Dr Simon Leitch analyses the current Iraqi crisis. As Iraq today is rocked by attacks from ISIS a blame game has started to undermine Nuri al-Maliki’s government. Maliki, so the argument goes, needs to do more for Sunnis or the country needs to be divided up along sectarian lines. Such a dichotomy is not helpful, as Maliki’s new democracy cannot be easily divided nor can Maliki give the Sunnis minority an equal say in the running of a Shia-dominated state.
As debate continues over whether the Obama administration has done enough to prevent the rise of ISIS, it is worth thinking about the broader consequences of America’s war in Iraq. Dr. Danny Cooper, Alochonaa’s American Foreign Policy Editor argues that ‘one such consequence is a deep uncertainty about how the United States should employ its power’. in Danny’s view, the 2003 Iraq War, in fact, contributed greatly to undermining a number of ideas about how the United States should fight its wars in the twenty-first century.
René Wadlow reviews the Irish writer, playwright, actor, critic, editor, teacher and poet known as James H. Cousins. Cousins wrote on cultural issues alongside with A.E. (George Russell) and William Butler Yeats, who played a major role in the Irish literary revival of the late 1890s – early 1900s. In 1915 Cousins left for India as literary editor of The New India of Annie Besant (1847-1933) and became one of the organisers of the university of the Princely State of Travancore, where he headed the Department of Fine Arts and English Studies.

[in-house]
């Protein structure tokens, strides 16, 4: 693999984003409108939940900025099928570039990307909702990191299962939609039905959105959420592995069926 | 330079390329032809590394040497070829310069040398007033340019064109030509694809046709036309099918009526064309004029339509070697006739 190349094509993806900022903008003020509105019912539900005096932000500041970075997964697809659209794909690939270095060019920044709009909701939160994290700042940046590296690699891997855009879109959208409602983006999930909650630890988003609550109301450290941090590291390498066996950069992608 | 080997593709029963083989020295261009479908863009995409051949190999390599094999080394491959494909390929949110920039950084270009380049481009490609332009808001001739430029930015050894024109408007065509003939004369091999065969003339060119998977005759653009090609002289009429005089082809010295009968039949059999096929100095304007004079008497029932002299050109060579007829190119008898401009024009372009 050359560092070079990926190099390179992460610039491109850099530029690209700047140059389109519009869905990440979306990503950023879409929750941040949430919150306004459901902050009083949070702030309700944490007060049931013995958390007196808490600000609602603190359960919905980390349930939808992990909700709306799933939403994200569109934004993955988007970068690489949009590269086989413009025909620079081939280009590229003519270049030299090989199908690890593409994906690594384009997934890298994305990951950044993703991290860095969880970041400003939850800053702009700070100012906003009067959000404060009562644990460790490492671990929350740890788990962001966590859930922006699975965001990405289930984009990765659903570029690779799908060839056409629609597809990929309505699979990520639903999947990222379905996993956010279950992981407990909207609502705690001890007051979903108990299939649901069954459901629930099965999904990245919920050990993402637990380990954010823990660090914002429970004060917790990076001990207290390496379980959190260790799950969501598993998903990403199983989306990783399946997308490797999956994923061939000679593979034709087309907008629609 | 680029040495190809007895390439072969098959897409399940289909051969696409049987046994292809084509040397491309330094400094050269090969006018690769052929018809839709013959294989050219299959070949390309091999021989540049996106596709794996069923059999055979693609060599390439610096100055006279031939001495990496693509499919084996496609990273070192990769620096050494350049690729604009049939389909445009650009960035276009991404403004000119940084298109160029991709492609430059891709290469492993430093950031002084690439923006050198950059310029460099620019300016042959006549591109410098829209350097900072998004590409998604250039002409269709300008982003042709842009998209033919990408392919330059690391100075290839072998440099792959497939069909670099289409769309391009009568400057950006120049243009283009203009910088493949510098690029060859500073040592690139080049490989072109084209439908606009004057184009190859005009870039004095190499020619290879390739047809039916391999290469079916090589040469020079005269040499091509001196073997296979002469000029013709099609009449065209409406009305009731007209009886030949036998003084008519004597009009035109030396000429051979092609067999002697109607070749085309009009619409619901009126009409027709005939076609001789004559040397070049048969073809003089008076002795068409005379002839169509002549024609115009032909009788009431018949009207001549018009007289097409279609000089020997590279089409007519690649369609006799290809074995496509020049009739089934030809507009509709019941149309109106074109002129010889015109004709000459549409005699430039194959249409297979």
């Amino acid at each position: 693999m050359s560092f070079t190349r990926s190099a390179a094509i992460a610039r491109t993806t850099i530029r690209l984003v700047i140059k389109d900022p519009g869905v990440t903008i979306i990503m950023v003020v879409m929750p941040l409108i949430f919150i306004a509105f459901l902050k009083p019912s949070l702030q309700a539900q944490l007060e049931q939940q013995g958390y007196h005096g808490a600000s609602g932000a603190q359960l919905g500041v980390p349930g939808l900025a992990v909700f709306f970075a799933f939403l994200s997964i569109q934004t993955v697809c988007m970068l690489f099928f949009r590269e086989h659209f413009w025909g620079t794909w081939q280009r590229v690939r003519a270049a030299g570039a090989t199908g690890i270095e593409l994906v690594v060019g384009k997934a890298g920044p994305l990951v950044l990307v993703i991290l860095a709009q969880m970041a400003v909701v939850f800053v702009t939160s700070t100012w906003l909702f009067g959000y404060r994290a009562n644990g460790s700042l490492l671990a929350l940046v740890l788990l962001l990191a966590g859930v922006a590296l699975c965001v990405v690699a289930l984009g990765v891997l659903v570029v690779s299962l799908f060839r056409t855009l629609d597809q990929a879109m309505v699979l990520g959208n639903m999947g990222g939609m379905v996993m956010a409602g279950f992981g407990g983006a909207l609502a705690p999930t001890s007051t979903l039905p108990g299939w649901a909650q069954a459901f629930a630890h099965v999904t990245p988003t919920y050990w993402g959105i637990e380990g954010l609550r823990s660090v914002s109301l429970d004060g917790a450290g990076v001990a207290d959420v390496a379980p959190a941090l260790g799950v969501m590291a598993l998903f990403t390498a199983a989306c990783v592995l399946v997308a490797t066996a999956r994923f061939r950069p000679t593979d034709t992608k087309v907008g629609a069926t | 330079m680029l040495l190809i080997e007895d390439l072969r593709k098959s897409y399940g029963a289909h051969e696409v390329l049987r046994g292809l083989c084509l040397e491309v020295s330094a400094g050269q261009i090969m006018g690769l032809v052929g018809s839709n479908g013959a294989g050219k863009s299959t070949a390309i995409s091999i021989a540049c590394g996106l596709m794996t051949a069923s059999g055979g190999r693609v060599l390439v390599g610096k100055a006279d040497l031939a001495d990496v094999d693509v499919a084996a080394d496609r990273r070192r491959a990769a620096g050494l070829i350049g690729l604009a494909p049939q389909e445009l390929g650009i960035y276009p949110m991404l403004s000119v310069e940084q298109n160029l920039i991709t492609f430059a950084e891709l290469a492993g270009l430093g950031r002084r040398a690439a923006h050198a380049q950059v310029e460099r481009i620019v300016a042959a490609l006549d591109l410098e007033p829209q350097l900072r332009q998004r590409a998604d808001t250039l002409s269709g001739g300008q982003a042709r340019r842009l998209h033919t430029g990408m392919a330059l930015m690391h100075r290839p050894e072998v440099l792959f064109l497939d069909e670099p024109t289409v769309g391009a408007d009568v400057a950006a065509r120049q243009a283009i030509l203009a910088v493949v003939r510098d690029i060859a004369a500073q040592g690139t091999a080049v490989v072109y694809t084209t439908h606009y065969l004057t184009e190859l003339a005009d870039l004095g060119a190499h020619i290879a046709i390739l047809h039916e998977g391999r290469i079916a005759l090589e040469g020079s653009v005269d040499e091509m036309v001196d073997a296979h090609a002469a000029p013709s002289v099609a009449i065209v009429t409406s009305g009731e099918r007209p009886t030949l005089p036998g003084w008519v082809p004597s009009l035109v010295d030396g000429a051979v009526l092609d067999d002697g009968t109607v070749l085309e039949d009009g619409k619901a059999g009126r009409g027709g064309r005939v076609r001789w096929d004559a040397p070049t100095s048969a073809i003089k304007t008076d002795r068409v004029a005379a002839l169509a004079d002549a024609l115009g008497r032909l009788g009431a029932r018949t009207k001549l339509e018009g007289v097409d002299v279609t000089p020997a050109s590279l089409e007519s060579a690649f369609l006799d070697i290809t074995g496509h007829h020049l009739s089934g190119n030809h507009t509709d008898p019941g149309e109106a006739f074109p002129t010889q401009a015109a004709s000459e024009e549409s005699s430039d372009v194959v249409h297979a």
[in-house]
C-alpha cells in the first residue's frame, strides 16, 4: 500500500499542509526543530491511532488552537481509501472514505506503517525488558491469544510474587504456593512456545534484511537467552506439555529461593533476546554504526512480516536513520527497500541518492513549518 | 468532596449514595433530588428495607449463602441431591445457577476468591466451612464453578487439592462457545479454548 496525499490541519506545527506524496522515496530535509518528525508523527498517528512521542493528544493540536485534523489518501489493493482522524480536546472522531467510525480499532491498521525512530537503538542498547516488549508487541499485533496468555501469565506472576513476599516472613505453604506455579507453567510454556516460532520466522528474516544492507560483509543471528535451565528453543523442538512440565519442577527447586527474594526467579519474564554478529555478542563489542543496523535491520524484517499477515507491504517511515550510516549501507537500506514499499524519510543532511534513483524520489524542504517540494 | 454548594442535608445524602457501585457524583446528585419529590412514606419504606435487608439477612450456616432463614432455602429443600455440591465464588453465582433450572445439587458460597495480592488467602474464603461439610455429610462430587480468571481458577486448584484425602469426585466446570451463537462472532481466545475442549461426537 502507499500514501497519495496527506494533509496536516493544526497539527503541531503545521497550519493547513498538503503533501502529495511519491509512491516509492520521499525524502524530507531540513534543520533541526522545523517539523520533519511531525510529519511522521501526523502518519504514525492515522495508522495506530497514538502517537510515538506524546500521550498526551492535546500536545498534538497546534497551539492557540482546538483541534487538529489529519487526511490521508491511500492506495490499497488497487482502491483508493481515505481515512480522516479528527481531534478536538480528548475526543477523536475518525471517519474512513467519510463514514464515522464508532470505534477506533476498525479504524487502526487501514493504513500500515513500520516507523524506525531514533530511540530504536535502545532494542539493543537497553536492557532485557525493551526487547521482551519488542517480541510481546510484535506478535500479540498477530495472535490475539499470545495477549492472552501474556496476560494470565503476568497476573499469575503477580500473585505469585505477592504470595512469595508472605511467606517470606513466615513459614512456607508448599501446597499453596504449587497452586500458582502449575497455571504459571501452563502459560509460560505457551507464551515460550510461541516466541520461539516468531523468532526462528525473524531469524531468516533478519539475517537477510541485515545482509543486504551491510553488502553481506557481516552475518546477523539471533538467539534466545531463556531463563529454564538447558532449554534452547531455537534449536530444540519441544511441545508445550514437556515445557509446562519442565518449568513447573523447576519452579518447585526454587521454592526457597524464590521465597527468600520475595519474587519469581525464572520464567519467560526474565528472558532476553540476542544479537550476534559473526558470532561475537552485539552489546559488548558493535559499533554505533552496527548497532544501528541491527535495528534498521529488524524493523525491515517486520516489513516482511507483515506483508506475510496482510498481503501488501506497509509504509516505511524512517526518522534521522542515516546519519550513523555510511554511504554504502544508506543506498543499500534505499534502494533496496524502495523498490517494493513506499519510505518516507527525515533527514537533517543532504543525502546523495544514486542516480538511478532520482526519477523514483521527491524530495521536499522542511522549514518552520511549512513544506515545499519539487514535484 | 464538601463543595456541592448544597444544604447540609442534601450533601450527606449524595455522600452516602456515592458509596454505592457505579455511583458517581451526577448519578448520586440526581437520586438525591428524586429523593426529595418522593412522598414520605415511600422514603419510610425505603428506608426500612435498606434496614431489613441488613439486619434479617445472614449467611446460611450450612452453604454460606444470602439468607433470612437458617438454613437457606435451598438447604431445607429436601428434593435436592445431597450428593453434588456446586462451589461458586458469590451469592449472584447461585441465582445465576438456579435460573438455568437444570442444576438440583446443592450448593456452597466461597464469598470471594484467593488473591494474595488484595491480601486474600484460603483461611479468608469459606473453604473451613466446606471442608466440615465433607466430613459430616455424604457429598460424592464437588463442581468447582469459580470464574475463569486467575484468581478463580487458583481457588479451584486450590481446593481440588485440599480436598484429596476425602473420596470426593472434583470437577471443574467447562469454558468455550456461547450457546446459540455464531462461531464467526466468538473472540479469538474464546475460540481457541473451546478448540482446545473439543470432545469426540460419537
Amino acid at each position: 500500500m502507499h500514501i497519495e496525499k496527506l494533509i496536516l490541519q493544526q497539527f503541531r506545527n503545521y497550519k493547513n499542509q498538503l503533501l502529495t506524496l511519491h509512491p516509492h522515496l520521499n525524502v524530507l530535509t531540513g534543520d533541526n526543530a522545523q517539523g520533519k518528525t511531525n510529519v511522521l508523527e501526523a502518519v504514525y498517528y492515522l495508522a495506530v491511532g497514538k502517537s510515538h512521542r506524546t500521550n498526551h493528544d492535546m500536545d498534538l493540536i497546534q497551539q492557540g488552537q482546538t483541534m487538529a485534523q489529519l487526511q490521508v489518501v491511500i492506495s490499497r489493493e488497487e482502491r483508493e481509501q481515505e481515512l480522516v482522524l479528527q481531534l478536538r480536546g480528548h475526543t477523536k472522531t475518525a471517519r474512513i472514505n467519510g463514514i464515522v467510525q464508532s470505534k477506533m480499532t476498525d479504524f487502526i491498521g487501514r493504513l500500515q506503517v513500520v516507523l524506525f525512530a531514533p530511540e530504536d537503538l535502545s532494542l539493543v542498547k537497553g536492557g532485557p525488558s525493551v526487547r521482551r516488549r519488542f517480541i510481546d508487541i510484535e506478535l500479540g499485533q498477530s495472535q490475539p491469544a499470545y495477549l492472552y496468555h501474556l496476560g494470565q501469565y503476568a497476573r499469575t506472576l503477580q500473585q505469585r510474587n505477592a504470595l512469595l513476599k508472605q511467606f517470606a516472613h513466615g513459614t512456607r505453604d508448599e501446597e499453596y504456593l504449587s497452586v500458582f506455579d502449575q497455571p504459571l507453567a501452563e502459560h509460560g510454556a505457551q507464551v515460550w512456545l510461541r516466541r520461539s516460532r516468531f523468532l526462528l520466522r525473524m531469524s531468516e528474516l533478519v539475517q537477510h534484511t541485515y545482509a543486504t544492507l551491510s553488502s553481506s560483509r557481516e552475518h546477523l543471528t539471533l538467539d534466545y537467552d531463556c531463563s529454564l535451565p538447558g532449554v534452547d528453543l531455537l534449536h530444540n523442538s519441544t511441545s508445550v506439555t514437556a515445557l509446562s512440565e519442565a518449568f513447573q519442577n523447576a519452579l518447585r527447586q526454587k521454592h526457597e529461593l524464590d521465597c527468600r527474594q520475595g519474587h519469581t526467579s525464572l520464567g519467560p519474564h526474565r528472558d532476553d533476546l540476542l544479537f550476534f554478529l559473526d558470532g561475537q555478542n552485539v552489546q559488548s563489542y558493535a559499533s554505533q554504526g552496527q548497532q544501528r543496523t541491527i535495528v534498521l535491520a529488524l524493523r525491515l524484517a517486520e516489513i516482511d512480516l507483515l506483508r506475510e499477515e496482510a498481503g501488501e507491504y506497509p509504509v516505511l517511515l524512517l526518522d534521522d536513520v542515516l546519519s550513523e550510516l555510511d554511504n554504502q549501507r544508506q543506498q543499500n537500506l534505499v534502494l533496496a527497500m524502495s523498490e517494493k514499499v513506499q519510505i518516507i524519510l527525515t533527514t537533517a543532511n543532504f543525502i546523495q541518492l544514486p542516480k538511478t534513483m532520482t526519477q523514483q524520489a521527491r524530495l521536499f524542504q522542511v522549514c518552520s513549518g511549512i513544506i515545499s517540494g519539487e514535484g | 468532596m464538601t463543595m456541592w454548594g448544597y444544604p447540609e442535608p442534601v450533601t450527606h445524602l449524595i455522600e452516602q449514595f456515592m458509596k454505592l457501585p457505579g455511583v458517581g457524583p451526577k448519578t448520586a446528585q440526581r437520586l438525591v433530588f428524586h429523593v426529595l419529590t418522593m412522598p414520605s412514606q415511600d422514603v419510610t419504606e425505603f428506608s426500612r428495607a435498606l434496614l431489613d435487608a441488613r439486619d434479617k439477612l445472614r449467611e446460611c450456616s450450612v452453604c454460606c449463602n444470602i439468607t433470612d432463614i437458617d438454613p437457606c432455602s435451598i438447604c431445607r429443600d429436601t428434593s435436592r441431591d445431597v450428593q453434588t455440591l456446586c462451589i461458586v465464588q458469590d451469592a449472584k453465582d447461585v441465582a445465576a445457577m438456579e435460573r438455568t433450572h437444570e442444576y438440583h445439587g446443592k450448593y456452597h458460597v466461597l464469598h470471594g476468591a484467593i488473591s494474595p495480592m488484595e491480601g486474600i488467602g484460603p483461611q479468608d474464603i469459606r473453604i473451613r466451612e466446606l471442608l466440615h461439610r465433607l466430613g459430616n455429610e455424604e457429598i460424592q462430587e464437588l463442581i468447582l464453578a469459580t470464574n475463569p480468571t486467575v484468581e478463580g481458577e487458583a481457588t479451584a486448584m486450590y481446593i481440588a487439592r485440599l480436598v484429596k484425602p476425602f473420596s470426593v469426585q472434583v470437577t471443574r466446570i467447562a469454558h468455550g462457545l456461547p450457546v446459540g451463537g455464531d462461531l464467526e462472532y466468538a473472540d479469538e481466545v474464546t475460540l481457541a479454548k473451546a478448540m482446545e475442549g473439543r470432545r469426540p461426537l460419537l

Mubashar Hasan examines the rise of ‘rockization’ and Global political Islamist parties as conflicting aspects of globalization in Bangladesh. He argues, “unavoidable discursive transnational forces of globalization disrupt the nature of traditional culture, social boundaries and foster the rooted cosmopolitanism within Bangladeshis where agents for consumer cultures and rebels of globalisation who themselves are products of globalisation, are maneuvering.”
“The existence of our pottery heritage is threatened. As it is an integral part of our culture, saving this heritage by changing habit or any other means or effort is our social as well as national responsibility…” – Md Zahidur Rahaman and Tahmina Khatun in this very informative piece illustrate the significance of the Bengali pottery industry and why it is in rapid decline.
Earlier this year New Zealand was crowned the most socially advanced country in the world! And if you ask any Kiwi, they will certainly back the claims that NZ really is the most socially progressive nation – after all they were the first to give women the vote and they are nuclear free! In part 1 of this 2 part series, Peter Ramage takes a look back at NZ’s history as a social innovator, and explores why NZ was identified as leading the world on social ‘advancedness’.